‘Amen’ – Not A Simple Word

Israel

Photo Credit: Jewish Press

“When I call out the Name of Hashem, attribute greatness to our G-d” (Devarim 32:3).

Rashi explains this pasuk as follows: “When I mention Hashem’s name, I will bring greatness to Hashem and bless His Name.”

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The Medrash says in the future Hashem will sit in Gan Eden and expound on the Torah that will be given through Moshiach. The tzaddikim at the time will sit in front of Him surrounded by the Heavenly Court. The sun and the constellations will stand to Hashem’s right and the moon and the stars to His left.

When Hashem concludes, Zerubavel will rise to his feet and say, “Yisgadel v’yiskadesh shemei Rabbah,” and his voice will be heard from one end of the world to the other. The whole world will answer Amen, including the wicked people in Gehennom. The world will shake and its cries will be heard before Hashem, and He will ask, “Whose voices do I hear?” The angels will respond, “Master of the Universe, these are the evil people of the world who remained in Gehennom, and they say Amen.”

Hashem’s mercy will then be revealed and their sentence will be mitigated. Hashem will say, “The yetzer hara caused them to do this. Why should they have any more judgment?” At that moment, He will give the keys of Gehennom into the hands of the malachim Michoel and Gavriel and declare, “Take these to open the gates of Gehennom and raise up the people.”

The Talmud and other sources discuss the magnitude of responding “Amen.” Reish Lakish (Shabbos 119b) says, “The gates of Gan Eden are opened for one who answers ‘Amen’ with all his might, as it says [Yeshaya 26:2], ‘Open the gates, and a righteous nation who keeps the faith (shomer emunim) shall come.’ Do not read: ‘who keeps the faith,’ but ‘who say Amen (she’omrim amen).’”

The Maharsha writes that Gan Eden has many gates, one within the other, and a person who responds “Amen” with all his might – which requires exceedingly little effort – has the power to open all the gates surrounding Gan Eden. This promise is amazing, as no similar is made even to the most righteous who toil in the service of Hashem.

Halacha prohibits a baal tefillah from answering “Amen” after the beracha of the Kohanim so that he doesn’t become confused with his own tefillos. However, a baal tefillah who is certain that he will not become confused may answer “Amen” because there is nothing greater before Hashem than answering “Amen.”

The Alter of Kelm (cited by R’ Eliyahu Lopian) said it was worthwhile for Hashem to create this world and have it last 6,000 years so that one Jew could recite “Baruch Hu U’Varuch Shemo – blessed is He and blessed is His Name” once in his lifetime. Every “Amen” is worth 1,000 times more, and every “Yehei Shemei Rabbah” is worth 1,000 times more than that. R’ Yechezkel Levenstein added that it’s worthwhile for a person to enter this world and experience the trials and tribulations of life just to answer “Amen” once in his lifetime.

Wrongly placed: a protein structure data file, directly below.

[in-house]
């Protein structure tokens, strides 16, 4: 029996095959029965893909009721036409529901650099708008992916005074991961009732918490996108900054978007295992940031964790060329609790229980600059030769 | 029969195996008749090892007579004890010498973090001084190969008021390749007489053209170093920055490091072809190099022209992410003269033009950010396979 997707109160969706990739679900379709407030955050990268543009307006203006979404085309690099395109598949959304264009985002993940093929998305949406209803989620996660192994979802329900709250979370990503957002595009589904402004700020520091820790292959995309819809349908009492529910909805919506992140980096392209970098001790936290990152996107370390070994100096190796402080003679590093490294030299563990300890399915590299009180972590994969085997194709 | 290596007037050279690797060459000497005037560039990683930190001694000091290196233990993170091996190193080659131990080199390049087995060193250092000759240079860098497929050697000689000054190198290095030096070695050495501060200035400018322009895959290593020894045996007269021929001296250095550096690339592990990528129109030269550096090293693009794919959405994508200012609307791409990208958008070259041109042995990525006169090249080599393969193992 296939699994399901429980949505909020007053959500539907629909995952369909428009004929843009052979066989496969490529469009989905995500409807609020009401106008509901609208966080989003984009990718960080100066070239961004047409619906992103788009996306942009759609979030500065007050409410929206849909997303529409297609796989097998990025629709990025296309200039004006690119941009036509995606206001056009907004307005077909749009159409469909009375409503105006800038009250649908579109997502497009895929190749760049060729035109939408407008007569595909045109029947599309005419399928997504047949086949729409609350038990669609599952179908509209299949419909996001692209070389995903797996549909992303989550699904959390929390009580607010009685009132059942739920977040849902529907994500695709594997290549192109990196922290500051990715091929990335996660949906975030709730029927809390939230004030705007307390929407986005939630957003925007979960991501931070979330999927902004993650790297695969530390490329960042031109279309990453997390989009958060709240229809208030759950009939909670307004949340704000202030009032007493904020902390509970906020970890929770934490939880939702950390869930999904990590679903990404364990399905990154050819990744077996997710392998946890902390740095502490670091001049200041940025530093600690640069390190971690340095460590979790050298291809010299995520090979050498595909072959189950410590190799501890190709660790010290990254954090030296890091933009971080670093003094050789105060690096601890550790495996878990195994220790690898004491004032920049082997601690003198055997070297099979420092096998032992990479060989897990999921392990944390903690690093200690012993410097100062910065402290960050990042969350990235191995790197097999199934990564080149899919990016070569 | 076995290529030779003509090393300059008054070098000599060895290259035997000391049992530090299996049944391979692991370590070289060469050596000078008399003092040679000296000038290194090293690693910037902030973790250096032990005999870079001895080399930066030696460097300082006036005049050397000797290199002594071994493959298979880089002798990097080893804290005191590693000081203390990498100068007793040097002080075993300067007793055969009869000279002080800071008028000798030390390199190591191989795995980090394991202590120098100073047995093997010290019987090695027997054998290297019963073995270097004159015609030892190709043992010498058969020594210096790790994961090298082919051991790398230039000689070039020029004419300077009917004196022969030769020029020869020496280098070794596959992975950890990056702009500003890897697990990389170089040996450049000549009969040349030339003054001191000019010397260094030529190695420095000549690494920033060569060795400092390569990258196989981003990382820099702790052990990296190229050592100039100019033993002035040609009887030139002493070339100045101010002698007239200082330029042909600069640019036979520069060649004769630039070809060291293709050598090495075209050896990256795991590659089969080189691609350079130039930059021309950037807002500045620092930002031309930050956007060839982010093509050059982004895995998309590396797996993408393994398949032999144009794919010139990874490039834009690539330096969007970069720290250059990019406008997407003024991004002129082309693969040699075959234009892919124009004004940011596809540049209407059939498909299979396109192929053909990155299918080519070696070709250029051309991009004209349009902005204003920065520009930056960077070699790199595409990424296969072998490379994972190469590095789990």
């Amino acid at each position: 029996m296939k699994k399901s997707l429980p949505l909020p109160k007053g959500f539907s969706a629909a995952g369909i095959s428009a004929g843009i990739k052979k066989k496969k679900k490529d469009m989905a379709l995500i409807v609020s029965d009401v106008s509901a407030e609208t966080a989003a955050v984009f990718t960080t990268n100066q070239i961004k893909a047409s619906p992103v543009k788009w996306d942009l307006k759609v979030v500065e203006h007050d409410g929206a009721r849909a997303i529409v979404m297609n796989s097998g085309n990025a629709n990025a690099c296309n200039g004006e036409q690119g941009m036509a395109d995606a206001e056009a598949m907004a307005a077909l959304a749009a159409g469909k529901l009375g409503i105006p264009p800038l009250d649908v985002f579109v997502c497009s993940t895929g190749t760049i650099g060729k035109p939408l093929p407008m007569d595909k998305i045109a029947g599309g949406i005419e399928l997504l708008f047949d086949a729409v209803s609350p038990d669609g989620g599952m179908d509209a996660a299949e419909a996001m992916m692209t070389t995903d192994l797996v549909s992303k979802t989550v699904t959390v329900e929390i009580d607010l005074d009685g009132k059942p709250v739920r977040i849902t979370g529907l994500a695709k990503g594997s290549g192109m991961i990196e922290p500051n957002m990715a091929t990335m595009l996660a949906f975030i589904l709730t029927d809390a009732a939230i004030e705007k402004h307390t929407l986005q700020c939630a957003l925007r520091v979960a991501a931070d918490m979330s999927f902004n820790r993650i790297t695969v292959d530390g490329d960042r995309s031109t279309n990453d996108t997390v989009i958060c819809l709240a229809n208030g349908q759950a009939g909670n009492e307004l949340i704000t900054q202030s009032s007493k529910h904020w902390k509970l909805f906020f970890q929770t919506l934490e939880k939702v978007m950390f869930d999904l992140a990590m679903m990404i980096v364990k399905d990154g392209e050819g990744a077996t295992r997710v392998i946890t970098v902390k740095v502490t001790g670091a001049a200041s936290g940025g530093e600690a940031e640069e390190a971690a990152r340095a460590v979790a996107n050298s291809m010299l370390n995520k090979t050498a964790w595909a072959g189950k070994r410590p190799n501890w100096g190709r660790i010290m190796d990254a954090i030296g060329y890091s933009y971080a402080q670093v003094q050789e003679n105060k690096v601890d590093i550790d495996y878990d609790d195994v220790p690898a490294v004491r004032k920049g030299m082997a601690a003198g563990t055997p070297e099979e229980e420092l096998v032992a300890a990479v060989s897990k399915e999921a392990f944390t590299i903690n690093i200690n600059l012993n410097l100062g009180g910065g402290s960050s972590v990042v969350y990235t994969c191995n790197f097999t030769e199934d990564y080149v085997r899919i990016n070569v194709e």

When one hears another person recite a beracha, he is obligated to respond “Amen.” “Amen” is actually an acronym of “Ani moser nefesh – I selflessly dedicate myself [to saying Amen].”

The following story is related in Amen: Just One Word:

Among the refugees fleeing occupation during World War I was a 15-year-old boy who made his way through Poland and eventually reached Vienna in 1917. Like most Jews seeking comfort and solace in a strange country, the boy found his way to the well-known Schiffshul, a historic landmark that was destroyed during the Holocaust. It was the morning of Shabbos Mevarchim, and after Kerias HaTorah the gabbai ascended the bimah to announce the molad. He said it would take place Tuesday night at 1:00 a.m.

The congregants waited to hear how many minutes and seconds after 1:00, but the gabbai remained silent. He then said: “This month is highly unusual in that the molad is exactly on the hour. This only occurs once in 87 years; the next time this will occur will be Rosh Chodesh Cheshvan 2004. He then blessed everyone to live and be well at that time.

Most of the people assembled laughed at the thought that they would be alive all those many years later, but the young boy who had sought refuge in the shul took the gabbai’s words very seriously and answered with a heartfelt “Amen” and complete faith that he would survive and, with Hashem’s help, experience the unique molad in 2004.

And so he did. The young boy survived the tumultuous years of both World War I and World War II. He lived to the age of 102 and was the only known individual from that shul that Shabbos to survive to that next molad.

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